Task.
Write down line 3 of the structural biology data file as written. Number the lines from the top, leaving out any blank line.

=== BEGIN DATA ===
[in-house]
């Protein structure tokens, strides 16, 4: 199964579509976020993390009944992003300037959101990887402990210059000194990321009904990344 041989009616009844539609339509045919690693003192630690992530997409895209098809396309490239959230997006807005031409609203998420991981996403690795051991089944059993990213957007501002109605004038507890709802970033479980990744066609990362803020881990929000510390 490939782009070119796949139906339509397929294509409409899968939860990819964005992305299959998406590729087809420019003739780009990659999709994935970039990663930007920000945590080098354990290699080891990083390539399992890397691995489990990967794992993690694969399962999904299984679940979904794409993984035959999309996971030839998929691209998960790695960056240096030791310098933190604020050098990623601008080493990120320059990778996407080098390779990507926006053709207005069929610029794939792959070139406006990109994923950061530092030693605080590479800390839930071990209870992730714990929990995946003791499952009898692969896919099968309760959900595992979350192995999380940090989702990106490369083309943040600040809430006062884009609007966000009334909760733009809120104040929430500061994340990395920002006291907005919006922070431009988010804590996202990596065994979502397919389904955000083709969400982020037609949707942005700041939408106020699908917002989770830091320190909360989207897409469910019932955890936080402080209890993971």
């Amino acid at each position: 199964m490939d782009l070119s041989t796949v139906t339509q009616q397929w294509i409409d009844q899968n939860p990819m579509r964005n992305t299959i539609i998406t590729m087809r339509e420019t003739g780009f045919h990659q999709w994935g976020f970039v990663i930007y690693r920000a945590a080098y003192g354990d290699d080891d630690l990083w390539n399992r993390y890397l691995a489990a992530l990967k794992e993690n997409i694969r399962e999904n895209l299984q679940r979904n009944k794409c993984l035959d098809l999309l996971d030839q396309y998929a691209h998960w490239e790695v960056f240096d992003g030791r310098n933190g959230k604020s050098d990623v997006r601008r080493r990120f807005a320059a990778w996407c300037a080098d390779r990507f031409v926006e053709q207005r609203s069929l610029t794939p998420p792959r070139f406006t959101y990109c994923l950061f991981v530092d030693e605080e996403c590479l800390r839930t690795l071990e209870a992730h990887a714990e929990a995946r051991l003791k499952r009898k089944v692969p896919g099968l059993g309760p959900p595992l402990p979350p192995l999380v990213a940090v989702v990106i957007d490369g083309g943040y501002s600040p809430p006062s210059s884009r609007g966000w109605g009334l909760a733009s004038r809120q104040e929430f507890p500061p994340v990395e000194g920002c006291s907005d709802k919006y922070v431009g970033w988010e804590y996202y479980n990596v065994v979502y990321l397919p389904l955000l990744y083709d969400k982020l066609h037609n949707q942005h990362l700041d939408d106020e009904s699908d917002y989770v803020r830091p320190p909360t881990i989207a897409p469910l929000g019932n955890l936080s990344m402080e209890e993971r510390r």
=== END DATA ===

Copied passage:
């Amino acid at each position: 199964m490939d782009l070119s041989t796949v139906t339509q009616q397929w294509i409409d009844q899968n939860p990819m579509r964005n992305t299959i539609i998406t590729m087809r339509e420019t003739g780009f045919h990659q999709w994935g976020f970039v990663i930007y690693r920000a945590a080098y003192g354990d290699d080891d630690l990083w390539n399992r993390y890397l691995a489990a992530l990967k794992e993690n997409i694969r399962e999904n895209l299984q679940r979904n009944k794409c993984l035959d098809l999309l996971d030839q396309y998929a691209h998960w490239e790695v960056f240096d992003g030791r310098n933190g959230k604020s050098d990623v997006r601008r080493r990120f807005a320059a990778w996407c300037a080098d390779r990507f031409v926006e053709q207005r609203s069929l610029t794939p998420p792959r070139f406006t959101y990109c994923l950061f991981v530092d030693e605080e996403c590479l800390r839930t690795l071990e209870a992730h990887a714990e929990a995946r051991l003791k499952r009898k089944v692969p896919g099968l059993g309760p959900p595992l402990p979350p192995l999380v990213a940090v989702v990106i957007d490369g083309g943040y501002s600040p809430p006062s210059s884009r609007g966000w109605g009334l909760a733009s004038r809120q104040e929430f507890p500061p994340v990395e000194g920002c006291s907005d709802k919006y922070v431009g970033w988010e804590y996202y479980n990596v065994v979502y990321l397919p389904l955000l990744y083709d969400k982020l066609h037609n949707q942005h990362l700041d939408d106020e009904s699908d917002y989770v803020r830091p320190p909360t881990i989207a897409p469910l929000g019932n955890l936080s990344m402080e209890e993971r510390r």